Author: Alan

Desert Tortoise Conservation in Utah

Desert Tortoise Conservation in Utah

Letters to the Editor: Desert tortoises mattered before they faced extinction

I have a profound respect for all desert tortoises that have lived on Utah’s northern plains and has made them a special part of my life. Desert tortoise conservation began in Utah years ago when I first visited the state. In the early 1980s, I traveled down to Arches National Park, where I had seen several dozen desert tortoises, and was delighted to know that there were some living in this great desert oasis.

Utah’s most recent population estimate for the desert tortoise came from an April 12, 2001 news article by Paul T. Gellin in the Salt Lake Tribune. There were only about 35 desert tortoises in Utah that year.

In the last decade, desert tortoise populations in the state have increased dramatically. Today, Utah has more than 2,000 desert tortoises.

I have been involved with desert tortoise conservation since 1979. When I first started working with desert tortoises, I was the president of the Utah Tortoise Conservancy (now the Utah Tortoise Conservation Association). Since then, I have served on the Utah Desert tortoise Committee (now Desert Tortoise Conservation Committee), which I co-chaired with Don Bivins, Utah’s former Secretary of State, and Gary P. Henson, a former State Representative.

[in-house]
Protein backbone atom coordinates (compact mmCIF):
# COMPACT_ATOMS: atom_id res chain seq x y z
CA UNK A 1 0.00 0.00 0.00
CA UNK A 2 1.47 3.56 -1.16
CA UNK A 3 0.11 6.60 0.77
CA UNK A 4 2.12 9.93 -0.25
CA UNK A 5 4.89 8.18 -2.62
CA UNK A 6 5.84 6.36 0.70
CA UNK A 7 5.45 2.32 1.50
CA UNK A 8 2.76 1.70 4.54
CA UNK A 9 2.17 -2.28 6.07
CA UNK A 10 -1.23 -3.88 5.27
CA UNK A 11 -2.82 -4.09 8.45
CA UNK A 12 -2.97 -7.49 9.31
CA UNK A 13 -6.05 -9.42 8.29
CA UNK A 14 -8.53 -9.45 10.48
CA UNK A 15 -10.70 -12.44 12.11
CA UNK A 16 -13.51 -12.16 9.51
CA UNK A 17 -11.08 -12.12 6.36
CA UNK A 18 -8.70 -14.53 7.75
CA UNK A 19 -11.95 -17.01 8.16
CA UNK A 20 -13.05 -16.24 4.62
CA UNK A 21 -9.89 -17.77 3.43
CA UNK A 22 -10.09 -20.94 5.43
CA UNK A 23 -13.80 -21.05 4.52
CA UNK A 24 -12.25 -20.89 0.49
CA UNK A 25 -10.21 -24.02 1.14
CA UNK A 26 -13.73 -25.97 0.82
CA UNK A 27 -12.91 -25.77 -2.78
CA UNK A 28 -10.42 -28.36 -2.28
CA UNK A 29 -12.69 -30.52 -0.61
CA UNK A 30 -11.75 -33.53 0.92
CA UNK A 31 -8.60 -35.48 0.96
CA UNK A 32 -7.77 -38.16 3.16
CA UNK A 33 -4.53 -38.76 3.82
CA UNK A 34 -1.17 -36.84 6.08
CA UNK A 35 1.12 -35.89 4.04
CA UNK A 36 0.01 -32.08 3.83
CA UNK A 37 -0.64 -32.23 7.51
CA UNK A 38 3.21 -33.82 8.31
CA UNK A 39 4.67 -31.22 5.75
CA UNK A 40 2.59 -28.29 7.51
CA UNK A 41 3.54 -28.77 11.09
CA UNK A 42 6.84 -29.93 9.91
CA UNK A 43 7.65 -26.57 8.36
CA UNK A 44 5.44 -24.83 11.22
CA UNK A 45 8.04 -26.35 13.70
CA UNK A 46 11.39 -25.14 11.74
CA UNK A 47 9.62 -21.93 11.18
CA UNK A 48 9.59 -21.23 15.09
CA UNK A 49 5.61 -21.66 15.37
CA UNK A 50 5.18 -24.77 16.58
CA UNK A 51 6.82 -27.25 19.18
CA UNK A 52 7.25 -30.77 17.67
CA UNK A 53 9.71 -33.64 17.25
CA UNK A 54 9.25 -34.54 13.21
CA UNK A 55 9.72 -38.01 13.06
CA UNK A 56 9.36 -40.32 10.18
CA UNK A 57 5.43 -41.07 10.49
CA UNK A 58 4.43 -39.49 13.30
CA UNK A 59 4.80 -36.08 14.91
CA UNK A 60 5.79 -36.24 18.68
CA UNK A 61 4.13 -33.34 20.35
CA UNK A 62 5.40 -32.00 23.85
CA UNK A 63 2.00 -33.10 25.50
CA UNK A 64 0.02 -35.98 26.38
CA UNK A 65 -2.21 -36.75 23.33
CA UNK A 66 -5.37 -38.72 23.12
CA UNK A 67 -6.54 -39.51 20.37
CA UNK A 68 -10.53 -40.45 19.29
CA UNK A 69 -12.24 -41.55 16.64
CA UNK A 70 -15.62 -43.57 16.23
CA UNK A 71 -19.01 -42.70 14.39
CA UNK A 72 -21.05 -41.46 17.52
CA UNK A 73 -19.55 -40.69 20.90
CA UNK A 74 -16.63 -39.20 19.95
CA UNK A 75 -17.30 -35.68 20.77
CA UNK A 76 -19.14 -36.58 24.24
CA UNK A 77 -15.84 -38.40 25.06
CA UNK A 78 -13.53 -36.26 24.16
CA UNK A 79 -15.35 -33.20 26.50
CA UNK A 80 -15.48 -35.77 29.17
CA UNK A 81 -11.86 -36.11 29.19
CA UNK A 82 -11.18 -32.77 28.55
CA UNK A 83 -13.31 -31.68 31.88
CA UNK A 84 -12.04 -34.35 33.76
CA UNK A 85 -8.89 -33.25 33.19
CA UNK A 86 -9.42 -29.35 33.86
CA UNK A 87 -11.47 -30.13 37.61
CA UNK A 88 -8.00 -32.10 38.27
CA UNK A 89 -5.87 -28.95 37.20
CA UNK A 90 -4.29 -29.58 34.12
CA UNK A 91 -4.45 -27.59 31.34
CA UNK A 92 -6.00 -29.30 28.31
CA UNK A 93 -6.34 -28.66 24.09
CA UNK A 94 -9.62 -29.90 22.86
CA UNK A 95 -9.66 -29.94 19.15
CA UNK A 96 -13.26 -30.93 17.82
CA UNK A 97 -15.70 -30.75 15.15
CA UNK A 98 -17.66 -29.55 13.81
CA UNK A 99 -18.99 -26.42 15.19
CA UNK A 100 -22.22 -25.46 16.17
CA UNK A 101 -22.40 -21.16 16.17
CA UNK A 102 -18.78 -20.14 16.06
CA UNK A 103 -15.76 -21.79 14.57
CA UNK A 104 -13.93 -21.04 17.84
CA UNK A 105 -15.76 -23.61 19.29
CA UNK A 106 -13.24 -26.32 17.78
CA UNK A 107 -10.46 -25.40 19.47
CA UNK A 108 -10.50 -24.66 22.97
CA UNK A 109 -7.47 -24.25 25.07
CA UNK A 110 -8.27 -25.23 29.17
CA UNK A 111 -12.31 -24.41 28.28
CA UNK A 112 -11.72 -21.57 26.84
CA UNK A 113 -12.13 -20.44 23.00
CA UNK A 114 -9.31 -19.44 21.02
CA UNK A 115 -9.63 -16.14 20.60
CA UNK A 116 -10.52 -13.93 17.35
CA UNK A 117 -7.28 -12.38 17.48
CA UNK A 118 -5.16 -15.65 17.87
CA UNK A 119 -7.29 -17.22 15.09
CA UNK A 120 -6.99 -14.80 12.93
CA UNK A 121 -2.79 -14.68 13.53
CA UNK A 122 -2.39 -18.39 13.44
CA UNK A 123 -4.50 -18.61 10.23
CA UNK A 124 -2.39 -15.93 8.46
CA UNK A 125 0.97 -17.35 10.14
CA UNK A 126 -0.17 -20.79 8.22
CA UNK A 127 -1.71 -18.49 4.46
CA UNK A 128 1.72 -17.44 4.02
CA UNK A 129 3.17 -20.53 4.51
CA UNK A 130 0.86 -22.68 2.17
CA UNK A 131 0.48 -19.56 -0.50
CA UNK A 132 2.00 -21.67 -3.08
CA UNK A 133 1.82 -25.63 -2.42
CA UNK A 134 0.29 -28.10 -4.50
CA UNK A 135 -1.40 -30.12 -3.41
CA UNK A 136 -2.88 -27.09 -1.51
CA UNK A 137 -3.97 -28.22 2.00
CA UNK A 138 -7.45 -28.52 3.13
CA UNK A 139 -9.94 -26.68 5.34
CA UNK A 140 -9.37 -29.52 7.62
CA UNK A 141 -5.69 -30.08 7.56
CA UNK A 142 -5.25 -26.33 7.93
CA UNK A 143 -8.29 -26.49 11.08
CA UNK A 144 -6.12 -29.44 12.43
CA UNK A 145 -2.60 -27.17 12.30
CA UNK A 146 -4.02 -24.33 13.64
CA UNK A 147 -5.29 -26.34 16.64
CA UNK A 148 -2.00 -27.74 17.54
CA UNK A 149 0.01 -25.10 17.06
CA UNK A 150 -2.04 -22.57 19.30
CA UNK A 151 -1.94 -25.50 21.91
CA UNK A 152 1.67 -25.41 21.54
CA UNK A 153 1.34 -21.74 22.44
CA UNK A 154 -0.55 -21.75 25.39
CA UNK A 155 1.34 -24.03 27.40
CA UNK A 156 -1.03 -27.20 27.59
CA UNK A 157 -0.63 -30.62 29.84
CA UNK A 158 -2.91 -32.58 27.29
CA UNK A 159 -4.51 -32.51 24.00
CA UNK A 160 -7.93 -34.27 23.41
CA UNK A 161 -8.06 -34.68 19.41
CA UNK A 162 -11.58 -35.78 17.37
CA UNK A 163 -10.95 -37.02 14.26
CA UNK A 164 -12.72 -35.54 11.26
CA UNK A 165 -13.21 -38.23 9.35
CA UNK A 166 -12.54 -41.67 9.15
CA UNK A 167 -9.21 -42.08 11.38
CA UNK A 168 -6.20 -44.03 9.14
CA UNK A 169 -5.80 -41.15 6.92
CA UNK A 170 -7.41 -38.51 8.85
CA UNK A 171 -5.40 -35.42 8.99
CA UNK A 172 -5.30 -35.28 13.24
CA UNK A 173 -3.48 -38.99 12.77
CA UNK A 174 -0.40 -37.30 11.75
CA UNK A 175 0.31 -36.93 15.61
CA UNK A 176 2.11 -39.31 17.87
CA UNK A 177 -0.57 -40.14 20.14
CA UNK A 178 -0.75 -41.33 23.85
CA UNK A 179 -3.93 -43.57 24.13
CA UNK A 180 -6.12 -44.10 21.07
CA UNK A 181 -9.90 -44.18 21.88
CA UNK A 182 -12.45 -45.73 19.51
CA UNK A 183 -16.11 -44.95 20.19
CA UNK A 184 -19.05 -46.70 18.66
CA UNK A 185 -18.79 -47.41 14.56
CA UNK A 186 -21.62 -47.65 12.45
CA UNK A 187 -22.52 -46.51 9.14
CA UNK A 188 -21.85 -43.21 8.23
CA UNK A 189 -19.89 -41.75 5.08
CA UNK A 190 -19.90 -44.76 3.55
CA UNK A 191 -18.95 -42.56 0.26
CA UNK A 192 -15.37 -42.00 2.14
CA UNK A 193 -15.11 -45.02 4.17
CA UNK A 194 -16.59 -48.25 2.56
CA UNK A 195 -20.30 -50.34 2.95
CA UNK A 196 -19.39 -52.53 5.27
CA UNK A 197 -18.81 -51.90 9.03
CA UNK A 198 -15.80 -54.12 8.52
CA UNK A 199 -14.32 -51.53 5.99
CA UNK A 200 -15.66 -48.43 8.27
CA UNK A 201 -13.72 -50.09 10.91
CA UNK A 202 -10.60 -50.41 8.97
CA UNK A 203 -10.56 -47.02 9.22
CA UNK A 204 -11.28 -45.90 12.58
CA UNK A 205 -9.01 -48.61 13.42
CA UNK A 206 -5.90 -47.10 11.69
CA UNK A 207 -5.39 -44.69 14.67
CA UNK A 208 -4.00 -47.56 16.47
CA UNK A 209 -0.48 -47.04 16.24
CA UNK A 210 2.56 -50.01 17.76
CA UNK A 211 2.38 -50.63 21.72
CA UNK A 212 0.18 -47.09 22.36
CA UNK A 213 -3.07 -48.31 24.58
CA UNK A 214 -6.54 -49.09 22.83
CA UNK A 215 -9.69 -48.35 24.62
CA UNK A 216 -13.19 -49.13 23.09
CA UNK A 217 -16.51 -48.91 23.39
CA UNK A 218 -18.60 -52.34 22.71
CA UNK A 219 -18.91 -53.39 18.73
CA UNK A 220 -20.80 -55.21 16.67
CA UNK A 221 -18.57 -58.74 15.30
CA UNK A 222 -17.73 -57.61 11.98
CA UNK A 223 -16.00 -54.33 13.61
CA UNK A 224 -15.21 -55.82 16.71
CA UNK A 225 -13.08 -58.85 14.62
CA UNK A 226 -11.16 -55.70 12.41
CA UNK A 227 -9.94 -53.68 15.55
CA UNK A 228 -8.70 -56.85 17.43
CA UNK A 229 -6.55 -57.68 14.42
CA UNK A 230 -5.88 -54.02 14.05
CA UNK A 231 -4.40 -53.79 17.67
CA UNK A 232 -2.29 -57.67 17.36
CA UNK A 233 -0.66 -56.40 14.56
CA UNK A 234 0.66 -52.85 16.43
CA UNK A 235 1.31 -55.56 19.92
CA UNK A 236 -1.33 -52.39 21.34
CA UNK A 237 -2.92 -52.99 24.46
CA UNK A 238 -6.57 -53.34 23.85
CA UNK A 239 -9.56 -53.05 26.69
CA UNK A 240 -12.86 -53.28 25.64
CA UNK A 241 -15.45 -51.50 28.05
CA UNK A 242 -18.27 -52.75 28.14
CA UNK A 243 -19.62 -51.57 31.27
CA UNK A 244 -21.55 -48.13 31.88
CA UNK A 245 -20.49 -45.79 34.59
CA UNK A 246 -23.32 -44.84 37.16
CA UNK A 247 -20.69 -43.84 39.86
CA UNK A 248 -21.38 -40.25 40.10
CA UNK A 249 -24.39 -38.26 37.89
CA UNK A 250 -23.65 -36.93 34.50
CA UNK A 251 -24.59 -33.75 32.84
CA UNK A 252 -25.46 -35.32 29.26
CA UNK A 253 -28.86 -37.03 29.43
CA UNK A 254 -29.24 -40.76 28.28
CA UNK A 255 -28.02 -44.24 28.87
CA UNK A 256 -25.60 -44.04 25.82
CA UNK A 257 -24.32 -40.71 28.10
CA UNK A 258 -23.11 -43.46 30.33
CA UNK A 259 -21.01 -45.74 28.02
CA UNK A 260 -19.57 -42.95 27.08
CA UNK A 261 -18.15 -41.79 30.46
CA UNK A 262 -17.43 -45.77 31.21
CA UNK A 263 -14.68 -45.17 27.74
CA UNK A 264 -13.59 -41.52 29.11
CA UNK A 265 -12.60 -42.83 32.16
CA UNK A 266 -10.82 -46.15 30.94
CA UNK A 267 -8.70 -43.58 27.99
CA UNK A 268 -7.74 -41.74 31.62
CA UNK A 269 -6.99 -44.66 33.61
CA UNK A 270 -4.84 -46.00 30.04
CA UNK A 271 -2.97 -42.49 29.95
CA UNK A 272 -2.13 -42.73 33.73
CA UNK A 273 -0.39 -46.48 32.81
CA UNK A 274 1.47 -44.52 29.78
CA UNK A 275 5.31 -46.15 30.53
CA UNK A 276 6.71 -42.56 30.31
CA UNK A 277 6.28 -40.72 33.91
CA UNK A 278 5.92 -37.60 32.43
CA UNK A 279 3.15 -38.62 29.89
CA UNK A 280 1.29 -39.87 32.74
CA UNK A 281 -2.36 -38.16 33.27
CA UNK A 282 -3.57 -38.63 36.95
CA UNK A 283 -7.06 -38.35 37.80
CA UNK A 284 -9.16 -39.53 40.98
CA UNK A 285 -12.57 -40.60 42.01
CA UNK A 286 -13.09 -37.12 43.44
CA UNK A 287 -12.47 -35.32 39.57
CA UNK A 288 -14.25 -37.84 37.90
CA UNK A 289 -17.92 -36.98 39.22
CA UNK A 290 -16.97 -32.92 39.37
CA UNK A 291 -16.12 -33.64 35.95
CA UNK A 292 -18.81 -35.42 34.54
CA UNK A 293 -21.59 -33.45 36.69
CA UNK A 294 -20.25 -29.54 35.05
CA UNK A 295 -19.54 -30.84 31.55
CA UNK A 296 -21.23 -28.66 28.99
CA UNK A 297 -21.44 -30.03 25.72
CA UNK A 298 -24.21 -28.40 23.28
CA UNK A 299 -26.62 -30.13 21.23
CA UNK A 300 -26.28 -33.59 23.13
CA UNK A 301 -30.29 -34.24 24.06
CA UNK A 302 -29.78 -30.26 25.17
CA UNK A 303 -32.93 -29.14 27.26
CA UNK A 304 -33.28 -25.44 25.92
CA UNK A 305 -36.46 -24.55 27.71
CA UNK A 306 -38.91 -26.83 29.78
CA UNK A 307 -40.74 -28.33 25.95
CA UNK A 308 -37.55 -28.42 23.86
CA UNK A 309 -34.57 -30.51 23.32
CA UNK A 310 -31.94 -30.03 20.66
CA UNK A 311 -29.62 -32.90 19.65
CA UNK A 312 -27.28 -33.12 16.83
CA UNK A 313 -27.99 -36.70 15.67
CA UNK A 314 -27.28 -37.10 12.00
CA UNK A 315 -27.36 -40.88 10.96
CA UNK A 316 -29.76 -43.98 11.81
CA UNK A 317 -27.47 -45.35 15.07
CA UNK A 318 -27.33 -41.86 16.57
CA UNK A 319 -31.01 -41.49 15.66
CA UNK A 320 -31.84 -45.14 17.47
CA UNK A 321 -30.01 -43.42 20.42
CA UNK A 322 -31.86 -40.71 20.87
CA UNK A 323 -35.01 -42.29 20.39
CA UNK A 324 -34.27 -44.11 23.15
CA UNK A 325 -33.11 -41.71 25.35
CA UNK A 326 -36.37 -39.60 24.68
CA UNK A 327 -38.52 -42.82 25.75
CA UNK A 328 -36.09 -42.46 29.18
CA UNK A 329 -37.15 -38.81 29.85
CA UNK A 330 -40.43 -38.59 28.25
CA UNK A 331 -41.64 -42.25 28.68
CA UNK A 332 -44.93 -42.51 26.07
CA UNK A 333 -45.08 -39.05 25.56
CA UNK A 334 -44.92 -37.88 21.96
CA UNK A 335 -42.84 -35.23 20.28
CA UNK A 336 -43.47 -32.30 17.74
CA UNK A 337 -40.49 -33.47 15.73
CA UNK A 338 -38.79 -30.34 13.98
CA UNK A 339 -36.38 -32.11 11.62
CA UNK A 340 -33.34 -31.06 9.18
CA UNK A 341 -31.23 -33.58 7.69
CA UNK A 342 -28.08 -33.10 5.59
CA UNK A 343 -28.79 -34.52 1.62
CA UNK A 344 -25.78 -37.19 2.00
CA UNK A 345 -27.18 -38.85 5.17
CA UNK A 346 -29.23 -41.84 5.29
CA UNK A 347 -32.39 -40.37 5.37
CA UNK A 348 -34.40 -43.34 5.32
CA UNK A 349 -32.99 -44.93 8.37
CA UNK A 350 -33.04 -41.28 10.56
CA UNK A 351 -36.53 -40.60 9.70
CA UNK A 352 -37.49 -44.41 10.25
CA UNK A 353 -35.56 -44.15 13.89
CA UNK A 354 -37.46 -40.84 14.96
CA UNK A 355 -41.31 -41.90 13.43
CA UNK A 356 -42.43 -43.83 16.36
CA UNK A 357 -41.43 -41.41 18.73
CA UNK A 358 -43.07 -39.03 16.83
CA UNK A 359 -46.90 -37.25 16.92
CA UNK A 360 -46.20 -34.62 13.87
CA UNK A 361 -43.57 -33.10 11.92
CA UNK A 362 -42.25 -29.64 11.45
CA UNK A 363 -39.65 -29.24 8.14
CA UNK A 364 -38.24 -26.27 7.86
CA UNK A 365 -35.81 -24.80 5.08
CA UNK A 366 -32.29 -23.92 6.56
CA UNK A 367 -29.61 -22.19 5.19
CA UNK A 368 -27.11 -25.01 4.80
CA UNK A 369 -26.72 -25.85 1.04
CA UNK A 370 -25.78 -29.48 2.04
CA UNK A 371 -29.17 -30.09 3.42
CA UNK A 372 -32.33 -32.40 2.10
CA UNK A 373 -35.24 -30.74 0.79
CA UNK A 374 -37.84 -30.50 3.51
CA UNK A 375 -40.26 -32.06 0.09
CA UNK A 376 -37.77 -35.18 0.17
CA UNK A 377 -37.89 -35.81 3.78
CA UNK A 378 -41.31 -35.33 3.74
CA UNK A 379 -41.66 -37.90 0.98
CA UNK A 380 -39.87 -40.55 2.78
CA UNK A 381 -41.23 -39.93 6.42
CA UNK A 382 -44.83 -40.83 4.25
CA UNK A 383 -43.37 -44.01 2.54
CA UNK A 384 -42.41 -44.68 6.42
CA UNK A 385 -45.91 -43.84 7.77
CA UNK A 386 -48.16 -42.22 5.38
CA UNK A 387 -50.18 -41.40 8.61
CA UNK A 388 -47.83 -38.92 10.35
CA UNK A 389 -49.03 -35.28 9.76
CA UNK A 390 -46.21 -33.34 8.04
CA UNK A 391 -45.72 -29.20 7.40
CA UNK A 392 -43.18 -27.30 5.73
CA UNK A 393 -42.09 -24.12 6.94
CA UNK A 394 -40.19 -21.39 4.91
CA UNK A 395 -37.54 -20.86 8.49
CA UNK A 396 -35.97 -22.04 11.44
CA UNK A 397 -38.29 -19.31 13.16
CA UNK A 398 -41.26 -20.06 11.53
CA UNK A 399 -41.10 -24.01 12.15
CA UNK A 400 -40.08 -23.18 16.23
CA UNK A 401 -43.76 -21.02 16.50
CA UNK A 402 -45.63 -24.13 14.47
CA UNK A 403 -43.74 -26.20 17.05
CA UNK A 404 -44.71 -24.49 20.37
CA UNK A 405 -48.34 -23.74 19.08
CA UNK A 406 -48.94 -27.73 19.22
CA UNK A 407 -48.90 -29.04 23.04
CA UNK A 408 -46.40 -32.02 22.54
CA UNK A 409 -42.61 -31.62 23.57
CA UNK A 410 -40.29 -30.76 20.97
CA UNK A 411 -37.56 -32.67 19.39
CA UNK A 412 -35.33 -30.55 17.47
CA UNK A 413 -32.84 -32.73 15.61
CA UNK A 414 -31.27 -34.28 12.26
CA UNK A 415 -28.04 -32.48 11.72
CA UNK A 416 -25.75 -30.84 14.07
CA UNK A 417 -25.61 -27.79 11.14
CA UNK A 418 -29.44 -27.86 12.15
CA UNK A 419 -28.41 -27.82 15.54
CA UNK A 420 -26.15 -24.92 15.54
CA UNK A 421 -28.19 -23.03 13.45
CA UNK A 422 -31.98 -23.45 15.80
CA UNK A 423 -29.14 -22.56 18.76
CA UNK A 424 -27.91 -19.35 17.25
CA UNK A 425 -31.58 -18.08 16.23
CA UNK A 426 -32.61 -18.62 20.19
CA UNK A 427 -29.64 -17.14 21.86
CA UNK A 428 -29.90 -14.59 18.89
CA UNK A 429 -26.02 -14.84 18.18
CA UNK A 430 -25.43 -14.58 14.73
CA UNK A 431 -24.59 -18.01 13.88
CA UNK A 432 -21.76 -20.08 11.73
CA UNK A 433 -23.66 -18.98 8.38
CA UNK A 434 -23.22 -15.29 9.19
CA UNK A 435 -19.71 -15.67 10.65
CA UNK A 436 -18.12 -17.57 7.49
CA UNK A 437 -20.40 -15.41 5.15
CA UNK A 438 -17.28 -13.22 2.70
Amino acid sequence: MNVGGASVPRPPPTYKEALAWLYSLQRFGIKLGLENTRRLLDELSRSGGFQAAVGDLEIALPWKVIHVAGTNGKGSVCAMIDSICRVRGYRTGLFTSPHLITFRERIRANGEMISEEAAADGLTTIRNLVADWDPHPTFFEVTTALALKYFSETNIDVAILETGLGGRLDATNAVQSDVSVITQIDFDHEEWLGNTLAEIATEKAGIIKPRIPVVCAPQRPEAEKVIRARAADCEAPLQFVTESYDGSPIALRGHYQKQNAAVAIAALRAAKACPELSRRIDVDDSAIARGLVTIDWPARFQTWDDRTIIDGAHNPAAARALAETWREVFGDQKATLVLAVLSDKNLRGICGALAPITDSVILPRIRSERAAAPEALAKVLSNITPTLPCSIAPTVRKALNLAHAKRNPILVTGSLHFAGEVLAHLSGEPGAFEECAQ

During my tenure with the committee, we have worked diligently to protect the desert tortoise from overexploitation. Our efforts have resulted in the creation of the Desert Tortoise Recovery Project, which is funded by the U.S. Fish and Wildlife Service. The project operates on a three-phased approach to bring greater attention to the plight of threatened desert tortoises.

Stage one was the establishment of the Desert Tortoise Recovery Project. Stage two, which began in 2001, is the establishment of a permanent habitat and monitoring program that will help to determine the population status of the desert tortoise in the state of Utah. While there remain many outstanding questions regarding the desert tortoise’s current status and projected future, the work of the Desert Tortoise Recovery Project can lay the groundwork for future population

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